Indonesia's experience offers a vivid picture of dividends emanating from democratic aspirations. Burma, which just a few months ago carried the tag of pariah state, has to learn effective ways to manage and engage multidimensional challenges both old and new. The Thein Sein administration must show that it can deal with vexing issues of national reconciliation with minorities, remaining political prisoners and nuclear ambitions without reverting to extreme remedies of the past. For the world at large, violent suppression against minorities, monks and ordinary people are still fresh in people's mind. New challenges include the integration with the regional and global economy and harnessing the IT and social media revolution. As the chair preceding the Asean Community, Nayphidaw also has to set a right tone to herald the new beginning in 2015.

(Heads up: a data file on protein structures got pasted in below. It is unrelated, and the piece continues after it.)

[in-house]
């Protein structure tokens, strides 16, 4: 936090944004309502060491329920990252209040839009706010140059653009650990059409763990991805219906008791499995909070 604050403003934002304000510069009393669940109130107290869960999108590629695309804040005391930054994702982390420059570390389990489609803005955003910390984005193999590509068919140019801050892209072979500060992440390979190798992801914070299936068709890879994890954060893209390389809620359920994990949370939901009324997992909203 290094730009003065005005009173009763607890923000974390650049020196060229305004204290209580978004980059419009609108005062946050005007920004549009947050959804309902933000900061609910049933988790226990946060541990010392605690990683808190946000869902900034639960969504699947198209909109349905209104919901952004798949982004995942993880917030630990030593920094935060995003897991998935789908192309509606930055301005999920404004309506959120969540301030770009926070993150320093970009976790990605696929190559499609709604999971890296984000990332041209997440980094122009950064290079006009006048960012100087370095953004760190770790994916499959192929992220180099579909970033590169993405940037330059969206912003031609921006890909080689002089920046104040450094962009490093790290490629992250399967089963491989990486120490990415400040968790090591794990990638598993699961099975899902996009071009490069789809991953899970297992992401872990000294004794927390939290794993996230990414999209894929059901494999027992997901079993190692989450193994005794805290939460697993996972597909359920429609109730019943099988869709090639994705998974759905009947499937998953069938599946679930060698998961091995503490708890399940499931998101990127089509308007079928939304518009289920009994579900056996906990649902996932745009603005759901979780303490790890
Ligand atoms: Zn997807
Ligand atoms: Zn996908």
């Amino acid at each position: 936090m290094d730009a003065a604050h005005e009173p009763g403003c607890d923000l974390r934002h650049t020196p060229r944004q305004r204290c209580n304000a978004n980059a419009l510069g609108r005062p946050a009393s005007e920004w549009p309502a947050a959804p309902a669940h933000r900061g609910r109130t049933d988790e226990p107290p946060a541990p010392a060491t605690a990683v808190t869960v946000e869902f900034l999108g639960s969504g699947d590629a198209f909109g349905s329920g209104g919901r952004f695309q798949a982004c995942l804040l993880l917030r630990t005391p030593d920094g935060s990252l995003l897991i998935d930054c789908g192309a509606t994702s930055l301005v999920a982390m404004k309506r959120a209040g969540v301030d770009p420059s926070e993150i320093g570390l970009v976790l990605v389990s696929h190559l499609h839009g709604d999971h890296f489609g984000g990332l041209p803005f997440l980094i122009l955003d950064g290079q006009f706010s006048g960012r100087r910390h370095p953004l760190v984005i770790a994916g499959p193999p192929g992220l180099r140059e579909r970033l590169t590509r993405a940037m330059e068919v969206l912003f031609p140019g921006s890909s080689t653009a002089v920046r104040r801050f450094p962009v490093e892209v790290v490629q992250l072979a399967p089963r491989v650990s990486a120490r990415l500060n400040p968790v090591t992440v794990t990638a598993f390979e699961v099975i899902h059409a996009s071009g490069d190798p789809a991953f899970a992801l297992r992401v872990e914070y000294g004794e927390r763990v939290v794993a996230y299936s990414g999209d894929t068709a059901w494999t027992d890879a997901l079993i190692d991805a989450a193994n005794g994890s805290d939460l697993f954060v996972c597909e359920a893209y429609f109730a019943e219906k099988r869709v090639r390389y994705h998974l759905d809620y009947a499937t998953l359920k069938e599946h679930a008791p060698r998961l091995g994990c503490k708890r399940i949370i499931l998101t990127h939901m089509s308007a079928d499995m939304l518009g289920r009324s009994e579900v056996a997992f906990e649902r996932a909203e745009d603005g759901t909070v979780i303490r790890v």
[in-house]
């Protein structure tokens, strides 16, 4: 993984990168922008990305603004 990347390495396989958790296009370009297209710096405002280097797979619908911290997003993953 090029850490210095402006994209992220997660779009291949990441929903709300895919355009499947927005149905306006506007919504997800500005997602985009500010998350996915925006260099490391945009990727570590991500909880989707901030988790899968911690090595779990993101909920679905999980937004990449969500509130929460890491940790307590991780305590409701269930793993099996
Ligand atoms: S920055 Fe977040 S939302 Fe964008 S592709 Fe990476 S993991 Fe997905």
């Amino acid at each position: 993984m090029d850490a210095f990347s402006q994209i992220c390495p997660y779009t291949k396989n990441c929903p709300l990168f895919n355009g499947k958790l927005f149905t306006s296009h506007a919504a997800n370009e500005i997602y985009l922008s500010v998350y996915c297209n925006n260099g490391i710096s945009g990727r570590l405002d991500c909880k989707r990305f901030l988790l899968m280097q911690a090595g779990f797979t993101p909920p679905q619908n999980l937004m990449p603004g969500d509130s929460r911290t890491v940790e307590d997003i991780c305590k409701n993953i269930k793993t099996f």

More ways than one, Burma's freedom and democratic promotion can quickly reposition the country within Asean and beyond. If the present trend proceeds genuinely and unhampered, Burma has the potential to serve as the grouping's new tipping point when it chairs Asean exactly in 665 days. The 2014 chair coincides with the reviews of the terms of reference of Asean Intergovernmental Commission for Human Rights (AICHR). Last November, Burma established a national human right commission—albeit non-operational at present, it pressures other members to follow suit. It remains to be seen how Burma with the opposition party leader, Dawn Aung San Suu Kyi, in the mix, will navigate its role on human rights and democracy issues that were earlier rejected by former regime during the previous deliberations. For instance, the substances of AICHR which were drafted and agreed in 2009 when Burma was still considered a pariah state could be furthmer amended to reflect on the new reality in Burma and Asean.